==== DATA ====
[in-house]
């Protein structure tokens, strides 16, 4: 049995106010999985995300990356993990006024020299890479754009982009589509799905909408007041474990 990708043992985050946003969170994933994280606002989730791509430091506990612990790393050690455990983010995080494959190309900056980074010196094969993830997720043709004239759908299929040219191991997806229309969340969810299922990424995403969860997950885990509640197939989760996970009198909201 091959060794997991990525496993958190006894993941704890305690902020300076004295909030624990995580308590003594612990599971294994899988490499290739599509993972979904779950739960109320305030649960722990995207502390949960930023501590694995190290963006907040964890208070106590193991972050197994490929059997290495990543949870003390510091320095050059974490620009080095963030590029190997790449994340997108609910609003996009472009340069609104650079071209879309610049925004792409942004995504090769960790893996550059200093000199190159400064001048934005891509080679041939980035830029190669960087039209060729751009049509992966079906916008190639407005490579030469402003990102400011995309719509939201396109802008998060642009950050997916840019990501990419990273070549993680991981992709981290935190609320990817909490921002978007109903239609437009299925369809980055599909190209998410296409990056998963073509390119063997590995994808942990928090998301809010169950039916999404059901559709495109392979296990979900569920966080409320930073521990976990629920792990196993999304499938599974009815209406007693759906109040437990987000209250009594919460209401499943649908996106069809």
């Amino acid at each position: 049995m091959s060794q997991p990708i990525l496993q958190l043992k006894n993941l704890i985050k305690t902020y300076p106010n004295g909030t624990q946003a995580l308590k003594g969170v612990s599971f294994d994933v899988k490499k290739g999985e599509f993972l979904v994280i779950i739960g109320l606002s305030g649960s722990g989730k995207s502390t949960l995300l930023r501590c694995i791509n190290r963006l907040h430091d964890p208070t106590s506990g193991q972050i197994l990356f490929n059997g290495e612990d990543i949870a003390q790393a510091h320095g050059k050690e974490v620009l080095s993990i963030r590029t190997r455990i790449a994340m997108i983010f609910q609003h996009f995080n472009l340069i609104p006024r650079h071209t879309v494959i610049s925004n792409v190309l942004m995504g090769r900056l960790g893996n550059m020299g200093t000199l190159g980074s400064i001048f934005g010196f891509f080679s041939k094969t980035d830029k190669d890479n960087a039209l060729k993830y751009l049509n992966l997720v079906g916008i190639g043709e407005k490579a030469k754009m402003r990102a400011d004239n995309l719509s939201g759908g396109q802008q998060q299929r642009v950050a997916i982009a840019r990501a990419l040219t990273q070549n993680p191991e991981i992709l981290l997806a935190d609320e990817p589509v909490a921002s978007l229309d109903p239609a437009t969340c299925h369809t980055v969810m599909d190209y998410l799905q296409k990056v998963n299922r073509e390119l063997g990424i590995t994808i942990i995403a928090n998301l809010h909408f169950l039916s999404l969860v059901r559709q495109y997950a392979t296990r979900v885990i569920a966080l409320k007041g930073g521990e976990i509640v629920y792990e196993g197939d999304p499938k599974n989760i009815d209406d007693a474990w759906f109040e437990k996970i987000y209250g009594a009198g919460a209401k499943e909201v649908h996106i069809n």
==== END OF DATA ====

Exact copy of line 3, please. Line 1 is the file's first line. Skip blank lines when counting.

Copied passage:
């Amino acid at each position: 049995m091959s060794q997991p990708i990525l496993q958190l043992k006894n993941l704890i985050k305690t902020y300076p106010n004295g909030t624990q946003a995580l308590k003594g969170v612990s599971f294994d994933v899988k490499k290739g999985e599509f993972l979904v994280i779950i739960g109320l606002s305030g649960s722990g989730k995207s502390t949960l995300l930023r501590c694995i791509n190290r963006l907040h430091d964890p208070t106590s506990g193991q972050i197994l990356f490929n059997g290495e612990d990543i949870a003390q790393a510091h320095g050059k050690e974490v620009l080095s993990i963030r590029t190997r455990i790449a994340m997108i983010f609910q609003h996009f995080n472009l340069i609104p006024r650079h071209t879309v494959i610049s925004n792409v190309l942004m995504g090769r900056l960790g893996n550059m020299g200093t000199l190159g980074s400064i001048f934005g010196f891509f080679s041939k094969t980035d830029k190669d890479n960087a039209l060729k993830y751009l049509n992966l997720v079906g916008i190639g043709e407005k490579a030469k754009m402003r990102a400011d004239n995309l719509s939201g759908g396109q802008q998060q299929r642009v950050a997916i982009a840019r990501a990419l040219t990273q070549n993680p191991e991981i992709l981290l997806a935190d609320e990817p589509v909490a921002s978007l229309d109903p239609a437009t969340c299925h369809t980055v969810m599909d190209y998410l799905q296409k990056v998963n299922r073509e390119l063997g990424i590995t994808i942990i995403a928090n998301l809010h909408f169950l039916s999404l969860v059901r559709q495109y997950a392979t296990r979900v885990i569920a966080l409320k007041g930073g521990e976990i509640v629920y792990e196993g197939d999304p499938k599974n989760i009815d209406d007693a474990w759906f109040e437990k996970i987000y209250g009594a009198g919460a209401k499943e909201v649908h996106i069809n």